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Reviewing Amazon Prime's Hand of God after viewing all 10 Season 1 episodes


Ron Perlman is first seen like this in Hand of God. Amazon Prime photo

Premiering: Began streaming Sept. 4th on Amazon Prime
Starring: Ron Perlman, Dana Delany, Garret Dillahunt, Andre Royo, Alona Tal, Julian Morris, Emayatzy Corinealsi, Elizabeth McLaughlin, Erykah Badu, Jon Tenney
Produced by: Ben Watkins, Marc Foster, Jeff King, Brian Wilkins, Ron Perlman

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So is he nuts or not?

Amazon Prime publicity materials for Hand of God describe it as the saga of a “law-bending,” somewhat all-powerful judge who “begins to rely on ‘visions’ and ‘messages’ he believes are being sent” from on high via his ventilator-bound son, who had shot himself through the head after he’d been forced to watch his wife being raped.

All 10 Season 1 episodes began streaming on Friday, Sept. 4th. Ten episodes later, there’s still a lot of explaining to do. But several murders have been committed, including a climactic one. And the cops at last are closing in on a central character while other plots thicken, including two unplanned pregnancies.

Does that make Hand of God worth a 10-hour investment? Well, there are enough familiar faces and interesting performances going on to keep matters fairly involving. But there’s also a lot of looniness, more than a little foot-dragging, some sizable plot holes and a thick overlay of religious chicanery that might put some people of faith off their feed.

There’s this, too. Given the open-ended ending, viewers who go all in will be left with the realization that no definitive answers are even possible unless Amazon Prime orders a second season. But that’s the rule rather than the exception with most of today’s string-along drama series.

Ron Perlman, fresh from FX’s Sons of Anarchy, re-deploys his Cro-Magnon visage as power-broking judge Pernell Harris, who’s been happily ruling Valencia, CA in league with Mayor Robert “Bobo” Boston (Andre Royo). They’ve conspired to bring a big high-tech firm to town as a crowning achievement. But Pernell’s apparently indispensable role in all of this is compromised after he’s spotted loudly speaking in tongues while naked in a high-visibility public fountain. It’s possible that even Donald Trump’s presidential candidacy couldn’t survive that, although who would be foolhardy enough to make that bet?

Pernell’s wife, Crystal Harris (Dana Delany), also is accustomed to the high life -- and to getting her way. But their son’s attempted suicide drives them apart over the issue of both her husband’s visions and his non-negotiable efforts to keep their son on life support. This also drives a wedge between Pernell and his daughter-in-law Jocelyn (Alona Tal), who wants her husband out of the hospital and in a grave with his dignity still intact.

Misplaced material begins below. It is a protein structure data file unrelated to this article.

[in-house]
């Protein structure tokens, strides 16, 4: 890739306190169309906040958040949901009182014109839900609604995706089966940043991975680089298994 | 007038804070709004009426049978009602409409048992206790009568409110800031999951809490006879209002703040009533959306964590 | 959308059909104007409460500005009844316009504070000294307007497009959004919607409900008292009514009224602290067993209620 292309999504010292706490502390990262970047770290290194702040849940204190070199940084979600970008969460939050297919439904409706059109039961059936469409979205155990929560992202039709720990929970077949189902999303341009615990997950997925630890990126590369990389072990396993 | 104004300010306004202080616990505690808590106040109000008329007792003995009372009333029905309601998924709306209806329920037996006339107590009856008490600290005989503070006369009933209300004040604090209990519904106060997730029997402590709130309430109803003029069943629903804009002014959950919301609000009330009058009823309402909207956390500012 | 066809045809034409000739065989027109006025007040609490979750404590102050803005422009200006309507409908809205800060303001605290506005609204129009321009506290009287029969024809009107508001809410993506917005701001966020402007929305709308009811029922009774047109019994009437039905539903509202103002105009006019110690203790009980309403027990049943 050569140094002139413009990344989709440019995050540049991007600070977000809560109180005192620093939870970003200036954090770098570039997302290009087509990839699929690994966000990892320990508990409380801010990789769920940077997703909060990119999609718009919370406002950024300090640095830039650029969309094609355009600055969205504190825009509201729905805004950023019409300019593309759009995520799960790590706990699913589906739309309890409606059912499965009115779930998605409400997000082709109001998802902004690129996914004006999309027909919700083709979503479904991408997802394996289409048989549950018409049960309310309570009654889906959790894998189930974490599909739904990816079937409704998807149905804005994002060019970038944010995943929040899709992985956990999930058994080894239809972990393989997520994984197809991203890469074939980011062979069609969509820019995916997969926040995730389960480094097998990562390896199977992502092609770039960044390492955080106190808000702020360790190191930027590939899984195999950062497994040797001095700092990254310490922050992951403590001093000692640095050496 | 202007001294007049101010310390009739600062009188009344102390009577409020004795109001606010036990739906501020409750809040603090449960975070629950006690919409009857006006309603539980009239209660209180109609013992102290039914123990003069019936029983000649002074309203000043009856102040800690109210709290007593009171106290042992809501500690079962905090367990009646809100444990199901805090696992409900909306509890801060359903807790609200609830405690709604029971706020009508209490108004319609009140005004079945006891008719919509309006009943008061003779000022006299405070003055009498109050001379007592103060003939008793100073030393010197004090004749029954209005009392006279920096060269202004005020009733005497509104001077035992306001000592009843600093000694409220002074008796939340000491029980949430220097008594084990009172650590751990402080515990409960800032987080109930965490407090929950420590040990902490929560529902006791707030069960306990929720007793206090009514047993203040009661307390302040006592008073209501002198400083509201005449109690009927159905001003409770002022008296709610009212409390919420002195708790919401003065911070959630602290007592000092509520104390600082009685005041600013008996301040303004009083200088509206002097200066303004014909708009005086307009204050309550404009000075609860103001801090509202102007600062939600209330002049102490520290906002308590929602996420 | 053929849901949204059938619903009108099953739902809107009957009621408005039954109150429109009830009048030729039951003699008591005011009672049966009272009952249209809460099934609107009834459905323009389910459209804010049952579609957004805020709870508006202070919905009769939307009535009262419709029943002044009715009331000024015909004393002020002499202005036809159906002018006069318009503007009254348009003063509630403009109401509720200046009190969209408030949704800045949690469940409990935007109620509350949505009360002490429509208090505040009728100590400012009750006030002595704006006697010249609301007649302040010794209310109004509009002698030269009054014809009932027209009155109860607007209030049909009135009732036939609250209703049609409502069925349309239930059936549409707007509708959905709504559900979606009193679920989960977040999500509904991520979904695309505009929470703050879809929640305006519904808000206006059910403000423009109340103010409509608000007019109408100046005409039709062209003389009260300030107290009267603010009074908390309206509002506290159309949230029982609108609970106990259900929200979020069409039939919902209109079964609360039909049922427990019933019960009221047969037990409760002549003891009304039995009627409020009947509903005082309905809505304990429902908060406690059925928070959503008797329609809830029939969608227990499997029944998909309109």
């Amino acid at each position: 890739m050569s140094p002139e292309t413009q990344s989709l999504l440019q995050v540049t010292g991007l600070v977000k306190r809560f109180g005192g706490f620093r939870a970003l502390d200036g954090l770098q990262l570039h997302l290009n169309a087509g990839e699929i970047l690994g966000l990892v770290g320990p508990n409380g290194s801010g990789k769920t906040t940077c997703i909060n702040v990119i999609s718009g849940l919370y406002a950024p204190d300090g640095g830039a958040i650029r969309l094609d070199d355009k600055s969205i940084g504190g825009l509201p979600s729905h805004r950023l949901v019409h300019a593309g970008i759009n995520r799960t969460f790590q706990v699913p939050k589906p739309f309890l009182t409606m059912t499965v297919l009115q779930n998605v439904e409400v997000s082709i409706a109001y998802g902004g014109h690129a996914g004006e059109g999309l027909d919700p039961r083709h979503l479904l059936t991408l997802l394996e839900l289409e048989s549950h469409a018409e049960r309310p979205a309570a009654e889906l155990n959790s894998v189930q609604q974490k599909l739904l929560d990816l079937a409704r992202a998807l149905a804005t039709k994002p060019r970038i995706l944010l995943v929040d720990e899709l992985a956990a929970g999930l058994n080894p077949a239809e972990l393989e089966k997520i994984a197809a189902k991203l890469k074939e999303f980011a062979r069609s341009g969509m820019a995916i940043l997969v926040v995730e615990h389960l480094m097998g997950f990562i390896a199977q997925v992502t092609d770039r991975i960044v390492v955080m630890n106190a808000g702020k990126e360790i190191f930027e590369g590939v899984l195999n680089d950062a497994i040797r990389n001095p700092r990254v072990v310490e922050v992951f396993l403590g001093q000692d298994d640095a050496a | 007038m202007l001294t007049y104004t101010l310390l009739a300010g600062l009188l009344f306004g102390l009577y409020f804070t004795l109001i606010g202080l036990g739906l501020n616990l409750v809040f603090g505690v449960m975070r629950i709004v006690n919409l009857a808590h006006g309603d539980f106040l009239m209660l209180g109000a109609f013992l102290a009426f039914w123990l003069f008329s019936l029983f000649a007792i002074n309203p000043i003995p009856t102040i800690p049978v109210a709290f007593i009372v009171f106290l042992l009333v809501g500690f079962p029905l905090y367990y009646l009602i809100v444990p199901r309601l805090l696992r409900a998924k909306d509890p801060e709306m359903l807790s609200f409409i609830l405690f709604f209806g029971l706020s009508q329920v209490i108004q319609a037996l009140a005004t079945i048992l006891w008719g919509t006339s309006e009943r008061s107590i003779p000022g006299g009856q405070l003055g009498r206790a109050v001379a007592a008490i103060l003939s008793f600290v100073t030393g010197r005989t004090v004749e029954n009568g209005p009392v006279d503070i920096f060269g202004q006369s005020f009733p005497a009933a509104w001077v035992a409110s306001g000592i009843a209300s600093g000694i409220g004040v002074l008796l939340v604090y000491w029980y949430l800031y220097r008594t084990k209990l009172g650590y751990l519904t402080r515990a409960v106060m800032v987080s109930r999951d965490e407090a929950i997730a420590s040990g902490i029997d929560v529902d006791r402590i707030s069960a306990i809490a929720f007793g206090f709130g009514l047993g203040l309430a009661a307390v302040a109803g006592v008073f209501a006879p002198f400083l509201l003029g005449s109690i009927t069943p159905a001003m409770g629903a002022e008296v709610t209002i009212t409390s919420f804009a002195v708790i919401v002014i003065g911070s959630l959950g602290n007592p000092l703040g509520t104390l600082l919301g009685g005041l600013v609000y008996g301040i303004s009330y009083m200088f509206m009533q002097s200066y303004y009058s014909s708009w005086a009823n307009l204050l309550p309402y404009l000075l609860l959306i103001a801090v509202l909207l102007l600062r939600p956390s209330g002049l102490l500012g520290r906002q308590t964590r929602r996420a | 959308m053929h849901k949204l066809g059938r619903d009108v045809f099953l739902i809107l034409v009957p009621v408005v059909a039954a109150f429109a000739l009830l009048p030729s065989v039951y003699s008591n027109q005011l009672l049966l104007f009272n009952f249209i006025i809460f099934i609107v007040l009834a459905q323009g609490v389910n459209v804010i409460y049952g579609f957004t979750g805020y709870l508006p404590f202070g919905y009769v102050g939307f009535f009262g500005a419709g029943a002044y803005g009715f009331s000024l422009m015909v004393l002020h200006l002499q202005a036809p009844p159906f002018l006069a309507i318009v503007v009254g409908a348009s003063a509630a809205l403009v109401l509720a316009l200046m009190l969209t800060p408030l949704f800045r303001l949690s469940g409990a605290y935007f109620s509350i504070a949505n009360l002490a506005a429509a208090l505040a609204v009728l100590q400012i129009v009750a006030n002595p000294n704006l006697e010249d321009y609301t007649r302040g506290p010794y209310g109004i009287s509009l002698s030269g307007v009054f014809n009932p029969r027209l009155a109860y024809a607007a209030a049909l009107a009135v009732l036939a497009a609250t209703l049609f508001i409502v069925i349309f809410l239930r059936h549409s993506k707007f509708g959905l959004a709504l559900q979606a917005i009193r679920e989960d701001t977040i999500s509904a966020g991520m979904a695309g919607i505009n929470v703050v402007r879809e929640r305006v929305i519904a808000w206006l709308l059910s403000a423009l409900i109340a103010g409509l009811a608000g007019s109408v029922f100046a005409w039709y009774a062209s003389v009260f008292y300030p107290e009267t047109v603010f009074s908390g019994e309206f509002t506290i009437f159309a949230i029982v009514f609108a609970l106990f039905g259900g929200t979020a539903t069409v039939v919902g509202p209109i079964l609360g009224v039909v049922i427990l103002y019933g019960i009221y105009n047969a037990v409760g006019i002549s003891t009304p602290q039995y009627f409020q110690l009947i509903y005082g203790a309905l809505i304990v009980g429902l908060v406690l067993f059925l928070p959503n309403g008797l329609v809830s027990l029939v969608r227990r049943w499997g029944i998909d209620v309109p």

The mystery over who raped Jocelyn drives Hand of God from start to stop, with Pernell acting on his son’s “orders” and hiring a twisted ex-con named KD Dennison (Garret Dillahunt from Raising Hope) as his hit man. The two of them also have fallen under the influence of former soap opera actor turned preacher Paul Curtis (Julian Morris), whose small but growing church very much profits from new convert Pernell’s generous cash contributions. Rev. Paul’s girlfriend, Alicia Hopkins (Elizabeth McLaughlin), stands by her oft-tempted man and tries to keep his piety on track. But in the opening hour, she’s not above tempting a recalcitrant banker with her lush body.

Amid a sea of villains and connivers, the only halfway honorable characters in Hand of God turn out to be a prostitute and a drug dealer. Emayatzy Corinealdi brings presence and strength to the role of Tessie Graham, who long has charged Judge Pernell $1,500 for an hour of her time. But hey, it’s business, and yes, she has a value system beyond that.

Singer Erykah Badu plays the drama’s other strong-willed recurring character. As April, she provides Delany’s Crystal with both potent marijuana and a philosophical ear when needed -- which is always. Crystal gets an extra boost from attorney Nick Tramble (Jon Tenney from The Closer). In Episode 3 they have a rousing, talk-dirty-to-me dalliance in a restaurant restroom. The language is beyond explicit, with Delany stepping right up to the plate and hammering it home.

Delany, Corinealdi and Tal give the strongest performances in Hand of God while the male actors try to hang with them. Perlman is solid enough but also sometimes stolid. Royo’s mayor has his moments, but is a little “off” at times. And Dillahunt’s scrunch-faced henchman can be comically creepy.

Hand of God’s strengths are its elongated scenes, enabling the characters ample time to play off one another. Episode 7 includes a strong confrontation between Crystal and Tessie, much of it in a two-shot while they parry and thrust at an upscale bar.

The wheels keep turning but can take too long to get rolling while the plot hits some ruts in the road. But as a viewer, I still remained more inclined to think “Hmm, where’s this going?” rather than “I’ve had it, that’s it.”

There’s also a sinking feeling, though, that no matter how many episodes it lasts, Hand of God will end up being another of those series that leave too much up in the air and not enough grounded in a semblance of reality. For now, the central question of Pernell’s overall sanity is still blowing in the wind after Episode 10 meets its maker.

GRADE: B-minus

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